Most of the points I took off Matt Cutts' blog, then searched for confirmation. The last point is based on a new feature that is being developed for Chrome. I have not found any other references to other communication between Chrome and Google.
It is fairly easy to confirm this information though. Simply install Paros Proxy on your computer, and route the browser to run through it. Paros will give you a report of all HTTP traffic coming out of the browser.
Presumably, the data captured & reported by Paros is not unlike that provided by HttpFox.
And, from a quick overview of the Parosproxy.org site, it appears that one toggles its use on/off by way of the browser's Proxy settings. Correct?
From one tinkerer to another, thanks for the pointer.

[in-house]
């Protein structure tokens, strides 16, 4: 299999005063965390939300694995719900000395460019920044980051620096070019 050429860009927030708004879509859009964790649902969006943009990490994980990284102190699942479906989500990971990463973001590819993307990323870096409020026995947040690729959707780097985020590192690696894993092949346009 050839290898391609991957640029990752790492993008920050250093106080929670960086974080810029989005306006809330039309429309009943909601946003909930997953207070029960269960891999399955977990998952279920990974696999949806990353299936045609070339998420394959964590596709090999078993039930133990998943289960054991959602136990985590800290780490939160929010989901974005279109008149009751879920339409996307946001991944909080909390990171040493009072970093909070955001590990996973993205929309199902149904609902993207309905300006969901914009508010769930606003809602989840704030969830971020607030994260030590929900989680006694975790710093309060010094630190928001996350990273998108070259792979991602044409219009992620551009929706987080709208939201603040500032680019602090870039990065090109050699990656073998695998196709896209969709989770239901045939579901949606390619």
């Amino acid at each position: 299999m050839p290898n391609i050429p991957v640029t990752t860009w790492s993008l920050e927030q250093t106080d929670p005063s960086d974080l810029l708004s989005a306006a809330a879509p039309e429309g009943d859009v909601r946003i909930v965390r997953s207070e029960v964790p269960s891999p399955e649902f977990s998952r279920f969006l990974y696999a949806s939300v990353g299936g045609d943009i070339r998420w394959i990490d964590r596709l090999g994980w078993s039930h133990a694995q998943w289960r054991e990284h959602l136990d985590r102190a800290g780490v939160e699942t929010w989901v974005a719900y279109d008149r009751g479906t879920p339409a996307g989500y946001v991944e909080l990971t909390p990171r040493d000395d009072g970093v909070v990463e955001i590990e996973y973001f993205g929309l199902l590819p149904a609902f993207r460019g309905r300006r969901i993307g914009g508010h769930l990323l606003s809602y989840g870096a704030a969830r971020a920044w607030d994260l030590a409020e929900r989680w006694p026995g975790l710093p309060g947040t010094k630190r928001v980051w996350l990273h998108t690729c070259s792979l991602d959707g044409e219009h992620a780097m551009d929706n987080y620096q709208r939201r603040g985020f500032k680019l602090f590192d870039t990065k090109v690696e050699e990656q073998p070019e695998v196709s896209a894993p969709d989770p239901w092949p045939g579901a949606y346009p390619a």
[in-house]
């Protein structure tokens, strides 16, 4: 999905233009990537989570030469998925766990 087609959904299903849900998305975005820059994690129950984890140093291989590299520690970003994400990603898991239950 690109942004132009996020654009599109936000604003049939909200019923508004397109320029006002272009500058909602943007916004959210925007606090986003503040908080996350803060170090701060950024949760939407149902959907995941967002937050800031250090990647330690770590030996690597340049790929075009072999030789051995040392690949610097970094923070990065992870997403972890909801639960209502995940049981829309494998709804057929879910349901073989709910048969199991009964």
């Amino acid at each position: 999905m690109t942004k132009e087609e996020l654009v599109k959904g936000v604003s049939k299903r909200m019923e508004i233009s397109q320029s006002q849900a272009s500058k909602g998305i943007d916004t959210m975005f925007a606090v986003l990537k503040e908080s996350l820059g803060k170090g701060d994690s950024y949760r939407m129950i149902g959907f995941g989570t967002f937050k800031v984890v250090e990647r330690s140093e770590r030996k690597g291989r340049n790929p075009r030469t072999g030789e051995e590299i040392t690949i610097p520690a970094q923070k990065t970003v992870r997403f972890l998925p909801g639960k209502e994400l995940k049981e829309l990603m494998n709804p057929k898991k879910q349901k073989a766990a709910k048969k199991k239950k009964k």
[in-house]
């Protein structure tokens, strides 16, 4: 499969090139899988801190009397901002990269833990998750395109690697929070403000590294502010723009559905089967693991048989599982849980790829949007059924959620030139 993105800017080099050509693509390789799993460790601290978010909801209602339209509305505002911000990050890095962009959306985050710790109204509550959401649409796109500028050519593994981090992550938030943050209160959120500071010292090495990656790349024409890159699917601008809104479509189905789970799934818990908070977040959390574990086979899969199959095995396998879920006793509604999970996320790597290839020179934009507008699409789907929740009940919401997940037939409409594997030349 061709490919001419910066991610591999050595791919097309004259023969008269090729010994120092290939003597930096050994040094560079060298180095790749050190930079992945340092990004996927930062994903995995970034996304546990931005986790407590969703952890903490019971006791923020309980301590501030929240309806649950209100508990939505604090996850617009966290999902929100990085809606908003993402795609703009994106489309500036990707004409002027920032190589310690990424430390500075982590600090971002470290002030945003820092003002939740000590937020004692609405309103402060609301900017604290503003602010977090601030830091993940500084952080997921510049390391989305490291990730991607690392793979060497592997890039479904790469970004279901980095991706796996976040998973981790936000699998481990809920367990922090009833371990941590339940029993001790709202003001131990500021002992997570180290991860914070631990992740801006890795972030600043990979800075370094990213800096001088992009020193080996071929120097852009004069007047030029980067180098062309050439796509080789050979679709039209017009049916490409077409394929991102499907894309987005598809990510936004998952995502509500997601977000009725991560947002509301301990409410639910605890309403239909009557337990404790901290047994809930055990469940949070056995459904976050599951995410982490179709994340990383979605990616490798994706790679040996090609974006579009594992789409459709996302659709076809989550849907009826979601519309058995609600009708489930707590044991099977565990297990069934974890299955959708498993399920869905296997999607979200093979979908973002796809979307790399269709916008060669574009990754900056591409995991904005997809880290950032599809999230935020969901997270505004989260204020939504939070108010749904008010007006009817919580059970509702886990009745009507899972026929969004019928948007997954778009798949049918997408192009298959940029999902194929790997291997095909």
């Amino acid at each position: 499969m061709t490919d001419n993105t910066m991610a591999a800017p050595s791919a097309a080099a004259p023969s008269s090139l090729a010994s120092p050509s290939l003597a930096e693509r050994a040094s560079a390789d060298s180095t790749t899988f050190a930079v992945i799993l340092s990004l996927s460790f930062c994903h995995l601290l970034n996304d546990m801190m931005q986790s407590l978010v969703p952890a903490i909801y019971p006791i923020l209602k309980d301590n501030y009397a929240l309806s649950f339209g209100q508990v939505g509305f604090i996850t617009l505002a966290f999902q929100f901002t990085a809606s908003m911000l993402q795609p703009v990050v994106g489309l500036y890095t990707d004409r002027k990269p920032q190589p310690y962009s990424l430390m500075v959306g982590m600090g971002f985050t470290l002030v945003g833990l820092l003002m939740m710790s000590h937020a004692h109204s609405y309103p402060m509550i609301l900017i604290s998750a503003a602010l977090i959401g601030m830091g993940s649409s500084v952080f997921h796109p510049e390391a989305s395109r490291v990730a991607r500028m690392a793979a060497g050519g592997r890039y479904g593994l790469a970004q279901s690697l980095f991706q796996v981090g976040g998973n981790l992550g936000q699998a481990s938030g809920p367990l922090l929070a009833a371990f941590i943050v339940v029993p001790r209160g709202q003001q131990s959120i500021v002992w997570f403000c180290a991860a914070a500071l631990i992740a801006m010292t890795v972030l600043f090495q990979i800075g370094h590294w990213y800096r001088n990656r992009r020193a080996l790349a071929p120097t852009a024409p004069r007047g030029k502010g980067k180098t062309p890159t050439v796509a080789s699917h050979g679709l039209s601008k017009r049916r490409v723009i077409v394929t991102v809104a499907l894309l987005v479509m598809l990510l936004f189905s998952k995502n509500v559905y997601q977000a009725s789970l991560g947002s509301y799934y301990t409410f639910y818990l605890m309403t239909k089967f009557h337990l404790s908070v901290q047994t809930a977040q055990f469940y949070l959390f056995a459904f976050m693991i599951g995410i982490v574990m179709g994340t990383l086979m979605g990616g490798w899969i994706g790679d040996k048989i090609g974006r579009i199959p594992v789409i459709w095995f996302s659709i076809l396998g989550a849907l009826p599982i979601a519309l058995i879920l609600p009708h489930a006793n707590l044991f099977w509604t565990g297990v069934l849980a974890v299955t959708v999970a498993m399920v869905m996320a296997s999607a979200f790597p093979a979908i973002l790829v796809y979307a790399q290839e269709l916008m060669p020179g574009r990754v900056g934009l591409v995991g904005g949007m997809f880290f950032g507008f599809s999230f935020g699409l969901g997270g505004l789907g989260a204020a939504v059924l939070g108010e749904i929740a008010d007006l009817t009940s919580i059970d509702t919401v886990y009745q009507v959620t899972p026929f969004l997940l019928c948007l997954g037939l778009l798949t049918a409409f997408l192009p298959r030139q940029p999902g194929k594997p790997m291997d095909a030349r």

The main difference between Paros Proxy and HTTPFox is that you can change information as it is in transit. Plus, you can use it with any browser. This is the tool I used to determine that Google is capable of detecting rank checking utilities and scrambling the results it returns. And to figure out that there is actually a server, owned by Google, known as the TrustRank Server.
Ah this also happened to me. It's very annoying. You may wish to create a robots.txt file to deny search engines access to that folder.